Jumbo decision ‘a relief’ — Glacier Resorts Ltd.

"Waiting is the killer," said Grant Costello, after the Jumbo resort approval was announced. "We've been so close so often."



The vice president of the company behind the Jumbo Glacier Resort says he’s relieved to see the development get approval to move forward, but doesn’t yet know how they will be meeting some of the government’s commitments for the site.

“Waiting is the killer,” said Grant Costello, vice president of Glacier Resorts Ltd. “We’ve been so close so often, and in the last four or five months it’s seemed like everybody’s saying ‘it’s imminent, it’s imminent.’ It’s a relief. I’ve had some sleepless nights.”

Though rumours the provincial government would approve a master development agreement for Jumbo have been gaining steam in Invermere for months, Costello says the announcement was a surprise for the company.

He also said Glacier Resorts Ltd. has yet to receive detailed information from the province about its plans to create a large wildlife management area and establish a grizzly bear management plan for the resort site, and at the moment knows little more than what was released to the public at a news conference in Victoria today.

“We have to sit down and talk to some government staff to find out exactly what it is we have, look at the master development agreement,” he said.

“We have some commitments in terms of studies. We have probably a season of studied to do on site that have to do with grizzlies, archeology and things like that. We have to put a plan together.”

The project’s environmental certificate expires in October 2014, and Costello says the goal will be to have the project moving forward before them.

“We’ll be making announcements on our progress along the way. We want to keep the public informed,” he adds. “But right now I can’t say specifically where we go from here.”

While opponents of the project have been quick to share their disapproval, Costello says Glacier Resorts Ltd. remains undaunted and committed to the development.

“Groups have sprung up that think environment is more important than people. So we just think the human environment is the most important, and we think that working within that, that this is a good project to provide jobs and support families — things that are badly needed here,” he says. “I don’t have any qualms about my role in this.”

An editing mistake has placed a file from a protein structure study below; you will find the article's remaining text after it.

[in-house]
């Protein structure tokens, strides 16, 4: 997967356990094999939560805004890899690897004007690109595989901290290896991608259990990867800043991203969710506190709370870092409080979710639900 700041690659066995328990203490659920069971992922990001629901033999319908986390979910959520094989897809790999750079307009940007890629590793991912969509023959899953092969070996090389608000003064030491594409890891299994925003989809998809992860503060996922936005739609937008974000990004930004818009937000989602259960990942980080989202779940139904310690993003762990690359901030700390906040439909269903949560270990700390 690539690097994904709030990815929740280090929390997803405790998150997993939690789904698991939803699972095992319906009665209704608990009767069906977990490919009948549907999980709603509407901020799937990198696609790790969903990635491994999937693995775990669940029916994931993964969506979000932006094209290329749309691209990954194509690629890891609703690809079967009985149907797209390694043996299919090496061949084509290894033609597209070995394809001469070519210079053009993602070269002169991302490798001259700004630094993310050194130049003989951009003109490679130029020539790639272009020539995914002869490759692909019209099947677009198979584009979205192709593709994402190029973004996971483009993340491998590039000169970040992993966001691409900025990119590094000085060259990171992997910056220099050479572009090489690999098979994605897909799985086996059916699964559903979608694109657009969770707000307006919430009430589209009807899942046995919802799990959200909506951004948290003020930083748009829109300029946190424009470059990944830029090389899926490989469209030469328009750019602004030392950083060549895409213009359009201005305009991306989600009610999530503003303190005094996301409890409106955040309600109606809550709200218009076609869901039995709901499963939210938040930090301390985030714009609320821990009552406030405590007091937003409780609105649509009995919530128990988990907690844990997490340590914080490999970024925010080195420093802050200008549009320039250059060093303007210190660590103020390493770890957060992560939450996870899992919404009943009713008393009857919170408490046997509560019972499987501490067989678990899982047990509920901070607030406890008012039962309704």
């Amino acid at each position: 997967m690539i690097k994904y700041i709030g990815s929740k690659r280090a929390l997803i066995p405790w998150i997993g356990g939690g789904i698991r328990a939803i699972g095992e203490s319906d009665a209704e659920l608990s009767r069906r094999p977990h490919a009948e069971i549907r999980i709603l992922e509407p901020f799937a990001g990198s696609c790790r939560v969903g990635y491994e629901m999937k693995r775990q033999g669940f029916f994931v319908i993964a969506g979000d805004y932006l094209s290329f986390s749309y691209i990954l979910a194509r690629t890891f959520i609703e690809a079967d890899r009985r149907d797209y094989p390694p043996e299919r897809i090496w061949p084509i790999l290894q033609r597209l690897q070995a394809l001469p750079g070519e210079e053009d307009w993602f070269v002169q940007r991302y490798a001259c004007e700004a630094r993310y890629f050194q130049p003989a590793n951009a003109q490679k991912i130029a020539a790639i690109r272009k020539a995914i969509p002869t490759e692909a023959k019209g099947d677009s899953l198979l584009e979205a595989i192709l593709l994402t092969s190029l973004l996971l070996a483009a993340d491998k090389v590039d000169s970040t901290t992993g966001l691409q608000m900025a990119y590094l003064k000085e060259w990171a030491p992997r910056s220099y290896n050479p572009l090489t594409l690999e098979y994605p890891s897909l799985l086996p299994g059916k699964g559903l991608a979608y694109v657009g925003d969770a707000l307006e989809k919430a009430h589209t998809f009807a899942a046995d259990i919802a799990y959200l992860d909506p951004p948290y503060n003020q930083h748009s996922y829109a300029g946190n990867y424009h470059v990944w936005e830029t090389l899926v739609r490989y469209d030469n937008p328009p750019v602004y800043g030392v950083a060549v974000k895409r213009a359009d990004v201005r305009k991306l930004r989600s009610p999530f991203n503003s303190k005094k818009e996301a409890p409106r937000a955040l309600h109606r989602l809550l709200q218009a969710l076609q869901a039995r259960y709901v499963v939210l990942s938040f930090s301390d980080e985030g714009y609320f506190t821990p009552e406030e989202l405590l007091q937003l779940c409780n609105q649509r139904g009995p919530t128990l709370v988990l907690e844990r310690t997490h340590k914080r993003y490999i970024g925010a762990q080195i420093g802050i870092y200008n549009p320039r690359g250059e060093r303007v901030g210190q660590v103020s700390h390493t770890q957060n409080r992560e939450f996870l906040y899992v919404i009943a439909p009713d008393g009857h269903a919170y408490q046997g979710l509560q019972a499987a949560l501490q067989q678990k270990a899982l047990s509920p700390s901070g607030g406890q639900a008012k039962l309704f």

Just Posted

VIDEO: Happy birthday Kaslo

Village marks 125th birthday with reopening of city hall, sealing of time capsule

Nelson architecture firm to redesign Arrow Lakes Hospital

Cover Architecture Collaborative will work on the hospital’s emergency department

B.C. declares state of emergency as more than 560 wildfires rage

This is only the fourth state of emergency ever issued during a fire season

Nelson council gives next council a raise

Size of increase disregards advice of appointed committee

‘Queen of Soul’ Aretha Franklin has died

Publicist Gwendolyn Quinn reports Franklin passed Thursday at 9:50 a.m. at her home in Detroit

Baloney Meter: is flow of asylum seekers at Canada-U.S. border a ‘crisis’?

“I think any time you have a government that allows 30,000 people over the course of a short period of time to come into Canada illegally, the impact that that has, that is a crisis,” said Conservative Leader Andrew Scheer.

B.C. RCMP say Kinder Morgan protest camp to be dismantled today

RCMP say they will enforce a court injunction today and remove Trans Mountain pipeline protesters who have been camped outside a Kinder Morgan terminal in Burnaby.

Altidore nets 3 as Toronto drubs Whitecaps 5-2

Vancouver falls 7-4 on aggregate in Canadian Championship final

Ottawa intervenes to get B.C. ball player, 13, to Little League World Series

Before immigration issue was resolved, Dio Gama was out practicing the game he loves Wednesday

Pet goldfish invades small B.C. lake

Pinecrest Lake is located between Whistler and Squamish

Mounties deployed to help B.C. communities affected by wildfires

RCMP officers heading to places particularly within central, northern and southern B.C.

Chinese medicine practitioner in B.C. facing historical sex assault charges

71-year old Kit Wong practiced acupuncture from his home during the time of the assaults

Quebec sets aside $900 million for companies hurt by U.S. tariffs

Premier Philippe Couillard says his government will make $863 million available over five years

Most Read